John Rogers, a member of the Alabama House of Representatives, proposed a unique sports betting bill Thursday. There’s been opposition to legalizing sports betting in the state in the past, and Rogers doesn’t want to authorize it statewide. Instead, HB 405 would legalize retail and mobile sports betting only in Jefferson County.
Under the bill, the Jefferson County Sports Wagering Commission would be created to regulate sports betting in the county. Jefferson County is the most populous county in the state and contains Birmingham, one of Alabama’s largest cities. Neighboring Tuscaloosa County is home to the University of Alabama.
If the bill becomes law, it’s easy to imagine a scenario where die-hard Alabama fans from Tuscaloosa would drive across the county border to place wagers on the Crimson Tide’s various athletic programs, especially the football team. Rogers’ bill would allow for betting on both professional and collegiate sports, including competition involving Alabama colleges and universities.
The situation, if it arises, would be fascinating from the perspective of sportsbook operators. Given the regional love of the Crimson Tide, there could be a massive influx of futures and game-by-game bets on Alabama. Would operators have to adjust odds in Alabama to account for a surge of local backing by bettors?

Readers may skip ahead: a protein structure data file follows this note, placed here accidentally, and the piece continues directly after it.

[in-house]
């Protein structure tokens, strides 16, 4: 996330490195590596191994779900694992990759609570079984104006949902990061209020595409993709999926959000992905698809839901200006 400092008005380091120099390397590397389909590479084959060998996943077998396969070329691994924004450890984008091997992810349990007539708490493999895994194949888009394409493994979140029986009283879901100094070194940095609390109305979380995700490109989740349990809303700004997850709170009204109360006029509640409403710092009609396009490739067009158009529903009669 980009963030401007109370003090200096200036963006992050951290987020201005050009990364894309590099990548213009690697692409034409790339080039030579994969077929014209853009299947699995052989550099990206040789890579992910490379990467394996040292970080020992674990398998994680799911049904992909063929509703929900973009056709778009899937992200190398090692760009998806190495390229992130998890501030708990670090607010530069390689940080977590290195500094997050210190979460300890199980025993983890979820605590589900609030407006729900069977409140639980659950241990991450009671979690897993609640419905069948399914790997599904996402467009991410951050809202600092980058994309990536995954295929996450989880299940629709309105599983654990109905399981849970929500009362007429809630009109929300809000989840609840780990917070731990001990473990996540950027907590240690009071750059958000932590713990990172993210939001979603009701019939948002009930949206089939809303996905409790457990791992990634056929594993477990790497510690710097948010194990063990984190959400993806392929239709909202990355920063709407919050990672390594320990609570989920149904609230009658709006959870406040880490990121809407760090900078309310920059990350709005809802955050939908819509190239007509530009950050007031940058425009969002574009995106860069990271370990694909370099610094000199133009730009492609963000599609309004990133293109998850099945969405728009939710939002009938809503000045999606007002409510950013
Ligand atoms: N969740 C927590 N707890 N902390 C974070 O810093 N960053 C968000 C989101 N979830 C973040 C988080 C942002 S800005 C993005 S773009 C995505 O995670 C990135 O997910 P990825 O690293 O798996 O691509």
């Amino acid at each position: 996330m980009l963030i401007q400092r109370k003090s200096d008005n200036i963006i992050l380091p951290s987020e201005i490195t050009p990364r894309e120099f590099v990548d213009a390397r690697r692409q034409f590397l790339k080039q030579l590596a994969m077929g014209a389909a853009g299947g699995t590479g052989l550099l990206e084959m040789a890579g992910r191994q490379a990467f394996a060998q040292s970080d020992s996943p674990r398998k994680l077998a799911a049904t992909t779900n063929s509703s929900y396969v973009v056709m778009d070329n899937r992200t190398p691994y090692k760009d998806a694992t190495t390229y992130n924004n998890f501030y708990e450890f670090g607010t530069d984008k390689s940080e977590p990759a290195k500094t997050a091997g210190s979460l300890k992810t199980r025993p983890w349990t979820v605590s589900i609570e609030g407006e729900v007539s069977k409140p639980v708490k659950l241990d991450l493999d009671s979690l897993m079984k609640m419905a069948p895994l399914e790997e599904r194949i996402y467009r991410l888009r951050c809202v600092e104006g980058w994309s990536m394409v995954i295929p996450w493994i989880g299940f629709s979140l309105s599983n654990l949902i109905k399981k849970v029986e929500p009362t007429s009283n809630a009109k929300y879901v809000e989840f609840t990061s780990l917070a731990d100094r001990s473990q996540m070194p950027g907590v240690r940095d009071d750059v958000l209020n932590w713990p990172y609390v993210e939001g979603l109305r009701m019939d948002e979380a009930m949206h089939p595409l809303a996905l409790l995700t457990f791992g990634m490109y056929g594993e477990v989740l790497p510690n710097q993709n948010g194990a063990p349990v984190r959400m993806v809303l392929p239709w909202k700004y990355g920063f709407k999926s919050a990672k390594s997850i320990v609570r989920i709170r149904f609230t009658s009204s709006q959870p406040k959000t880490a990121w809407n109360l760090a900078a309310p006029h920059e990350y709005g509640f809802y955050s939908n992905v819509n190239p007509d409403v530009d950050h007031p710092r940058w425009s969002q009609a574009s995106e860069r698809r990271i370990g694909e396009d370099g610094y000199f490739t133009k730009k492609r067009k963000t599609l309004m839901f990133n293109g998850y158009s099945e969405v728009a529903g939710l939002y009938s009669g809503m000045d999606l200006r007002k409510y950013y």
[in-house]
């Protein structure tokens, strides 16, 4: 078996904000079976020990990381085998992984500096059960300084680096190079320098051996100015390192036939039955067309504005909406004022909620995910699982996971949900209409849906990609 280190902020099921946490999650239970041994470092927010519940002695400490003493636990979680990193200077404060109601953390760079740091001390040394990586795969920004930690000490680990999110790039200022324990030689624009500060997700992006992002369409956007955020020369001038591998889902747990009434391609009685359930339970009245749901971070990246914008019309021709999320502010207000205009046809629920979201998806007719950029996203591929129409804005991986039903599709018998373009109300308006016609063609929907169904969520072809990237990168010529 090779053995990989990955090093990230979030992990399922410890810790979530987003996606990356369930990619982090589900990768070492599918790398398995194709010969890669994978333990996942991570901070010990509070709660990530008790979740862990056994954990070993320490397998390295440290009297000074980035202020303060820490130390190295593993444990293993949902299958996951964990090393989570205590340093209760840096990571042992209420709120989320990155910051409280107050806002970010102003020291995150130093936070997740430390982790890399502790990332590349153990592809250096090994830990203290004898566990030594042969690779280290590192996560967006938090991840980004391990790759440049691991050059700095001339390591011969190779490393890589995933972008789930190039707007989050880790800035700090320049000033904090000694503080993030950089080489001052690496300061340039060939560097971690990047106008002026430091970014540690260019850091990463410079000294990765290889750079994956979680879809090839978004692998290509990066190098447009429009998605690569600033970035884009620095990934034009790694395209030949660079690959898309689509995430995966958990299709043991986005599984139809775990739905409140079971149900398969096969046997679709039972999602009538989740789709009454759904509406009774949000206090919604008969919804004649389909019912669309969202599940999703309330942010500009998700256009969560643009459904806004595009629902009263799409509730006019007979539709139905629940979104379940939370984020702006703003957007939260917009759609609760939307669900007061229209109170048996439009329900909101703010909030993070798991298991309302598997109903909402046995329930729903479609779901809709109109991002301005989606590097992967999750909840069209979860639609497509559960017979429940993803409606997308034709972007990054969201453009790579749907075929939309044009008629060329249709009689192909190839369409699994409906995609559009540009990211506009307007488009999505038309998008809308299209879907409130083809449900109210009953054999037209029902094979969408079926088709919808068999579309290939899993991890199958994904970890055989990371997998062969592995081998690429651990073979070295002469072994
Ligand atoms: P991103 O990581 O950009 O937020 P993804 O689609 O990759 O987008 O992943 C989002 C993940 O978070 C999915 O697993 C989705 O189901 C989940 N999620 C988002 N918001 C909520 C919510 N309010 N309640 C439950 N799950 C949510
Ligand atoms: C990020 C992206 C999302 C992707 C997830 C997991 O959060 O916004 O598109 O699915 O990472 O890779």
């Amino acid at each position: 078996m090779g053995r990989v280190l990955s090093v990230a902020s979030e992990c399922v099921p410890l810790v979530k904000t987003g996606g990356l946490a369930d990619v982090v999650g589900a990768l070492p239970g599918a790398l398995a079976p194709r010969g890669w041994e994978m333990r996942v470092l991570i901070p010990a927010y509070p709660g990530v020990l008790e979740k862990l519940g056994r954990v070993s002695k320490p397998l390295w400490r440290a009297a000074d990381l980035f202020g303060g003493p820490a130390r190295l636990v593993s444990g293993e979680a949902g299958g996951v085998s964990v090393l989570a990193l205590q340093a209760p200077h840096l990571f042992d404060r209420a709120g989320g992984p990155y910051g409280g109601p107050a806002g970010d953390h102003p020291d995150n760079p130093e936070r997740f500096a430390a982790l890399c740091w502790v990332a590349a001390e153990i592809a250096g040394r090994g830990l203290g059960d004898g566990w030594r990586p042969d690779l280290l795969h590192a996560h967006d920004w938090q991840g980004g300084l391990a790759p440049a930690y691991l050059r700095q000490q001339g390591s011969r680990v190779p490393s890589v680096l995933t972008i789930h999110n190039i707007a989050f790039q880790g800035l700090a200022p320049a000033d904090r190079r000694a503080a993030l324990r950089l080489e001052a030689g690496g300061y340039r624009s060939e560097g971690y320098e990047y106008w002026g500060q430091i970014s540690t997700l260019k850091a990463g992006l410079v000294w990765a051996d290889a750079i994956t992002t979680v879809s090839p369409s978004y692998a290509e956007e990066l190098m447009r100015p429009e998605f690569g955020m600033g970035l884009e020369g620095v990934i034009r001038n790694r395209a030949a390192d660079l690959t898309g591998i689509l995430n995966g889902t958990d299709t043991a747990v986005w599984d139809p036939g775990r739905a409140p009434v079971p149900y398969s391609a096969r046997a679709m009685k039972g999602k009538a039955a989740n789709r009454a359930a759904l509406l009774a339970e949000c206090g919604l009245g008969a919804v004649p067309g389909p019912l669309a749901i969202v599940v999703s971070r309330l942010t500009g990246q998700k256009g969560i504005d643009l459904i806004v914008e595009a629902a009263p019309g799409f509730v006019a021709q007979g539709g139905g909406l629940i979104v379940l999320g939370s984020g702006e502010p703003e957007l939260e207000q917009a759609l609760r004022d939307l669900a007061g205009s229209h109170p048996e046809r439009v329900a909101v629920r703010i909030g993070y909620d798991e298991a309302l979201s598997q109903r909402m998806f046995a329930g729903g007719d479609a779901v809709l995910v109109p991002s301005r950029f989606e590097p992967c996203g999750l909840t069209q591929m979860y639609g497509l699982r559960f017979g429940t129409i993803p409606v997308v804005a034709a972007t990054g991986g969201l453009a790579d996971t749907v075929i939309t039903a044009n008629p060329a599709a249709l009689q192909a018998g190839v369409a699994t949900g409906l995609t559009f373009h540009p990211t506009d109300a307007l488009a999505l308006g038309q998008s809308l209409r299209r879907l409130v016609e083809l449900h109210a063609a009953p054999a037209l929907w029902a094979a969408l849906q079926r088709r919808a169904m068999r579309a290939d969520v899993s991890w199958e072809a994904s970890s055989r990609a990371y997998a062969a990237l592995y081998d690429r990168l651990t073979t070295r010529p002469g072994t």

There’s precedent in other states
The proposal is somewhat similar to the situation in Louisiana, which launched legal mobile sports betting on Jan. 28. Sports betting isn’t legal in all of Louisiana, as nine of the state’s 64 parishes — similar to what are called counties elsewhere — rejected it in a statewide referendum. Plenty of residents of those parishes, however, travel across county lines to put down wagers. Rather than the majority of jurisdictions allowing betting, as is the case in Louisiana, Rogers’ bill would permit it in only one of Alabama’s 67 counties.
South Dakota similarly passed legislation in 2021 to allow sports betting only in the city of Deadwood, which is where the rest of the state’s commercial gaming is concentrated.
They can point to Deadwood as a municipal example. And to the parishes in Louisiana. And even retail on tribal property. I think it’s a good idea. “Restricted use license”. Go get it Alabama.
— Steve Brubaker (@SteveBrubaker) February 25, 2022
According to the bill introduced by Rogers, the commission could issue up to seven sports wagering licenses in Jefferson County, and each license would require a $100,000 application fee. The license would last five years and could be renewed for another five-year period for an additional $100,000. Language in the bill calls for taxing adjusted gross sports wagering receipts at 10%.
Given the state’s heavy interest in sports, specifically the Crimson Tide, Rogers’ bill would certainly generate revenue for Jefferson County, but it remains to be seen if it can overcome the longtime pushback against legalization of sports betting and other commercial gambling in Alabama.